One Less Bell to Answer

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"One Less Bell to Answer"
Song by the 5th Dimension
from the album Portrait
Released April 1970
Recorded 1969–1970
Genre Pop
Length 3:31
Label Bell
Composer(s) Burt Bacharach
Lyricist(s) Hal David
Producer(s) Bones Howe

"One Less Bell to Answer" is a song written by Burt Bacharach and Hal David. Originally written in 1967 for Keely Smith, the song was rediscovered in late 1969 by Bones Howe, the producer for the 5th Dimension, and the song was included on the group's 1970 debut album for Bell Records, Portrait. Lead vocals on the single were sung by Marilyn McCoo. The song reached number two on the Billboard Hot 100 chart and No. 4 on the Best Selling Soul Singles chart in 1970.[1] It also went to number one on the Adult Contemporary chart that same year. It became a platinum record.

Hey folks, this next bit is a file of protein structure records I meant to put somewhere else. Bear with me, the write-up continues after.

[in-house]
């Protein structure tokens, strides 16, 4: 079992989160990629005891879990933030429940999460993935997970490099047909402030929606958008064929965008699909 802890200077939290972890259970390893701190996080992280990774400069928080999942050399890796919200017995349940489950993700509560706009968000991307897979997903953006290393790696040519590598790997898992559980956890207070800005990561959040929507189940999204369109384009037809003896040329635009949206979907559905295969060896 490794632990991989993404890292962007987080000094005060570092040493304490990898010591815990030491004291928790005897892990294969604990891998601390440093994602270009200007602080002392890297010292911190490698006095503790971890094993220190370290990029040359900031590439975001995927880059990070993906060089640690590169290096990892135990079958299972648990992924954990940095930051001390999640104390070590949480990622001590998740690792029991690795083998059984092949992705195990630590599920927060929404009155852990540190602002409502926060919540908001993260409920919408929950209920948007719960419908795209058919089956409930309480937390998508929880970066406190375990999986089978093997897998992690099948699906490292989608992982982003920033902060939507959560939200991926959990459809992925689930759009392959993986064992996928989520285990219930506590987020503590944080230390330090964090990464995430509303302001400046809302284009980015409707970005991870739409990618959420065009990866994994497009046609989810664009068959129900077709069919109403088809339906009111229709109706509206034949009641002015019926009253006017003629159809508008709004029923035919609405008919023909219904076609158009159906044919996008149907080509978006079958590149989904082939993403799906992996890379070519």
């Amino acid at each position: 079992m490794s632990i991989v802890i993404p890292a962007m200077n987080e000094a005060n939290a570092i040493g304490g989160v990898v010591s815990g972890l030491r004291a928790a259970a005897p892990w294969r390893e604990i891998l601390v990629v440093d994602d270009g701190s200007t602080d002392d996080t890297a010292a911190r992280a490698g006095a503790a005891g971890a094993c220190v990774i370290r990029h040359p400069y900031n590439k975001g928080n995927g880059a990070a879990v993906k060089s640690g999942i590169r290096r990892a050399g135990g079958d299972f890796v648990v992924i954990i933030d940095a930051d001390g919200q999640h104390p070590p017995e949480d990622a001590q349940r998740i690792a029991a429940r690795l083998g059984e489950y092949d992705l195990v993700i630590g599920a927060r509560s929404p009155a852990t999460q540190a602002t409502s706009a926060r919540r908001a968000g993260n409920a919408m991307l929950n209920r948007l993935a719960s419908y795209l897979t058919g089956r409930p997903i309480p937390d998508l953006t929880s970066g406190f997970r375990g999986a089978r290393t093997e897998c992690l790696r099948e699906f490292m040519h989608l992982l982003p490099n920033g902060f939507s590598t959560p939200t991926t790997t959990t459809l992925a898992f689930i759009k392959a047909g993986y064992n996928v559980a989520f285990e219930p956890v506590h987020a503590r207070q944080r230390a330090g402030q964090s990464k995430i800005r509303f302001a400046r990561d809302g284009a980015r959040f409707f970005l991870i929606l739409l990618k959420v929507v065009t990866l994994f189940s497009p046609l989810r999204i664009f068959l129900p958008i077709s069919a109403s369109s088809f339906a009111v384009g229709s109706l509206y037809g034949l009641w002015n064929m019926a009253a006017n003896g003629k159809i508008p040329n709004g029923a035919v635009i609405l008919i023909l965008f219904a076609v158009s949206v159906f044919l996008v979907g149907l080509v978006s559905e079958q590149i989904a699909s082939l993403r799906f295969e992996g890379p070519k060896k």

The 5th Dimension version of the song was prominently featured at the same time in an episode of the Robert Wagner TV series, It Takes a Thief.

Bacharach himself included a version of it as the closing number with Cissy Houston vocal, on his own 1971 self titled A&M album.

Rosemary Clooney had a national easy listening chart record of this song in 1968. Barbra Streisand partially covered the song in the medley "One Less Bell to Answer/A House Is Not a Home" on her 1971 album Barbra Joan Streisand. Also in 1971, Rita Reys recorded the song for her album Rita Reys Sings Burt Bacharach, which won her an Edison Award. Dionne Warwick recorded a version of the song on her 1972 Warner Bros. album Dionne; Bacharach and David produced their track for Warwick. Another 1972 cover was by Shirley Bassey on her album I Capricorn. Vikki Carr, Michael Ball, Vanessa Williams from Everlasting Love (2005), Trijntje Oosterhuis, and Sheryl Crow have also performed covers, and the song (specifically the Streisand medley version) was performed by Matthew Morrison and Kristin Chenoweth in an episode of the American television series Glee. In 2012 Steps covered the song on their album Light Up the World.

See also[edit]

References[edit]

  1. ^ Whitburn, Joel (2004). Top R&B/Hip-Hop Singles: 1942-2004. Record Research. p. 202.